Buildings focus: A slatted unit, pens, crush and dungstead in Co. Tipperary
Farming just outside Cashel, Co. Tipperary, Anthony and Paul O’Connor – a father-and-son team – operate a suckler-to-beef enterprise.
A herd of 35 Aberdeen Angus suckler cows are the backbone of the operation. In the future, Paul – who works full time as a mechanic for Templetuohy Farm Machinery – may explore the possibility of rearing and finishing calves from the dairy herd.
With this in mind, a four-bay slatted shed was constructed during 2017 and was ready for use in October of last year. The project incorporated a new pen and crush area, while a dungstead was positioned at the rear of the unit.
The project was constructed under the Targeted Agricultural Modernisation Scheme (TAMS II) and Paul received the 60% young farmers’ grant.
Paul said: “I saw the availability of the TAMS grant as an ideal opportunity to take on the project. The cattle handling facilities on the farm also needed to be upgraded.
“I needed a new crush, holding yard and dungstead. And, I needed a larger shed, so I decided to build them all together.
“The finished project is basically a one-man operation. The majority of the time the two of us are here; but if we ever needed to do anything on our own it was a disaster.
“The old yard was in the wrong place and the facilities we had just didn’t work; it was a 10-man job to do anything with the cattle,” he joked.
Planning and preparing the site
As Paul is a freelance mechanic, he spends a lot of time on different farms and different enterprises. It was by talking to various farmers and looking at completed builds that he got his ideas from.
From there, Paul – with the help of Aidan Kelly from Agri Design and Planning Services (ADPS) – designed the shed and the planning permission was submitted.
“From the time I submitted the planning to the time I got approved for the grant, it was approximately a year. Then, I started to build in January 2017 and I had the shed ready for animals in October.”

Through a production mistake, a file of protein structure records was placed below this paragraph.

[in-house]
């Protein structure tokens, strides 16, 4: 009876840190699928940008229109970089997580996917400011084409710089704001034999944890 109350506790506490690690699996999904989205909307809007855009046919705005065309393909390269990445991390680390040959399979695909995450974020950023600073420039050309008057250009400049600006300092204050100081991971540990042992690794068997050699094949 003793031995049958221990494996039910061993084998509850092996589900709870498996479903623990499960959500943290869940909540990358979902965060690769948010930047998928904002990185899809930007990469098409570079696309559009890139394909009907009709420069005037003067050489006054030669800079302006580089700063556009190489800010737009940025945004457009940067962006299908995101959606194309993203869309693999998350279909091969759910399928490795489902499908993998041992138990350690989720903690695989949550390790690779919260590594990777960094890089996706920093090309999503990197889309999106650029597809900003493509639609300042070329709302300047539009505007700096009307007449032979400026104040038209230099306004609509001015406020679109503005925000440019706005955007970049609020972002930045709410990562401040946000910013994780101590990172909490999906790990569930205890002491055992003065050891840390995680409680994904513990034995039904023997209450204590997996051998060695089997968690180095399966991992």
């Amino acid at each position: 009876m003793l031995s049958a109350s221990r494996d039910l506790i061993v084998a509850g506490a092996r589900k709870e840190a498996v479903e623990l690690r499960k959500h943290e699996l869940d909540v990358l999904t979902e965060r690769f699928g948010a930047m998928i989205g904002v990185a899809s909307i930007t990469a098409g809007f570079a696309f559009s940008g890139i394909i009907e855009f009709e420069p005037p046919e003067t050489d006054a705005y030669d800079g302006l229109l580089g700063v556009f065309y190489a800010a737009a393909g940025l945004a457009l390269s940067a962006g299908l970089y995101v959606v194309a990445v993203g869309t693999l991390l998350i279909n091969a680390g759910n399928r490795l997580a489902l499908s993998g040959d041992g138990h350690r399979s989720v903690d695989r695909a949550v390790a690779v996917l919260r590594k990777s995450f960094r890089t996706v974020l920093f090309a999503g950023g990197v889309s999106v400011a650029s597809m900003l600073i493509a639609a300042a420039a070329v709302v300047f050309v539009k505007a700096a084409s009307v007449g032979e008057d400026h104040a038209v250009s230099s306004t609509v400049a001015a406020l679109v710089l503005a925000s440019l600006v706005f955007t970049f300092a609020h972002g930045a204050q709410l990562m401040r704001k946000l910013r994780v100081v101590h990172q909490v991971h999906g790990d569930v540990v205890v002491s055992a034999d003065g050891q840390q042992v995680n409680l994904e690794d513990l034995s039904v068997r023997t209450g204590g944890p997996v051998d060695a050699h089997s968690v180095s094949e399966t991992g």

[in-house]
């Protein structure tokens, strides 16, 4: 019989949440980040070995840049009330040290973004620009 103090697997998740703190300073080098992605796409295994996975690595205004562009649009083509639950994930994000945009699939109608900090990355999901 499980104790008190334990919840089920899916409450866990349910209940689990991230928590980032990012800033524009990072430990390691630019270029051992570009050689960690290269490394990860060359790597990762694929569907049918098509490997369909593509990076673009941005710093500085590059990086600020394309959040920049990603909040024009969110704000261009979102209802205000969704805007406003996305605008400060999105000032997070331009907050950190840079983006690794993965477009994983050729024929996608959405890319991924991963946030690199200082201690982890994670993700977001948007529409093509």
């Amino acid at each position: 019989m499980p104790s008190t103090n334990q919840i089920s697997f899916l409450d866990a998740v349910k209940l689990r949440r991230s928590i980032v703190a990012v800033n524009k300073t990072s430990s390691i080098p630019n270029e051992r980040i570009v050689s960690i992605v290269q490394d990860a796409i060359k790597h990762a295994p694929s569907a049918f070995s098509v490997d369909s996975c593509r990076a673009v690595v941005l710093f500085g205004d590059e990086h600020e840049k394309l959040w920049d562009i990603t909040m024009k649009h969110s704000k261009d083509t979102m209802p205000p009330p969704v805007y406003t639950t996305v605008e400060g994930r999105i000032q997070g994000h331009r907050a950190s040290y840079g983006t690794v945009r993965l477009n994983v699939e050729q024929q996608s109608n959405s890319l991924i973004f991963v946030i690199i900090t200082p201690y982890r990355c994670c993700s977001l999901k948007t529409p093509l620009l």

Paul opted to develop a new site for the unit to the corner of the yard. However, to do so, the site had to be brought up 7ft to coincide with the level of the existing yard.
This was done with gravel that was dug out for the slatted tank. On this, he said: “I was lucky that the gravel we dug up consisted mainly of limestone gravel. It saved a lot of time and money.”
For the O’Connors, this gravel – along with additional fill from an on-farm gravel pit – was a major saving on cost.
The four-bay shed is 7.0m high at the apex. It is 19.2m long and 12.2m wide. The concrete walls of the shed stand at 2.4m. The shed is 4.3m high to the eve gutters at the front of the unit and 3.6m high at the rear.Large sliding doors are also located at either end of the unit. Four lay-back pens are positioned at the back of the slatted pens. The floors are sloped in the pens back to the slatted area – which keeps the straw beds dry – and measure 6.4m long and 4.8m wide.
The four slatted pens are 4.8m long and 6.4m wide; however, the tank is spread over five spans. It is 27.1m long, 4.7m wide and 2.4m deep. Two agitation points are located at either end of the tank.
“I wanted an extra span on the tank. I was always tight for slurry storage because I only have a small tank in the other shed. I was lucky given the year that came and I have loads of comfort now,” Paul explained.
A concrete slab (apron) accommodates feeding along the face of the shed, while a slab measuring 4.6m was poured at the side of the unit.
The dungstead, which is located at the rear of the shed, is 7.5m wide and 7.4m long. It’s surrounded by 2.4m high and 10in wide walls.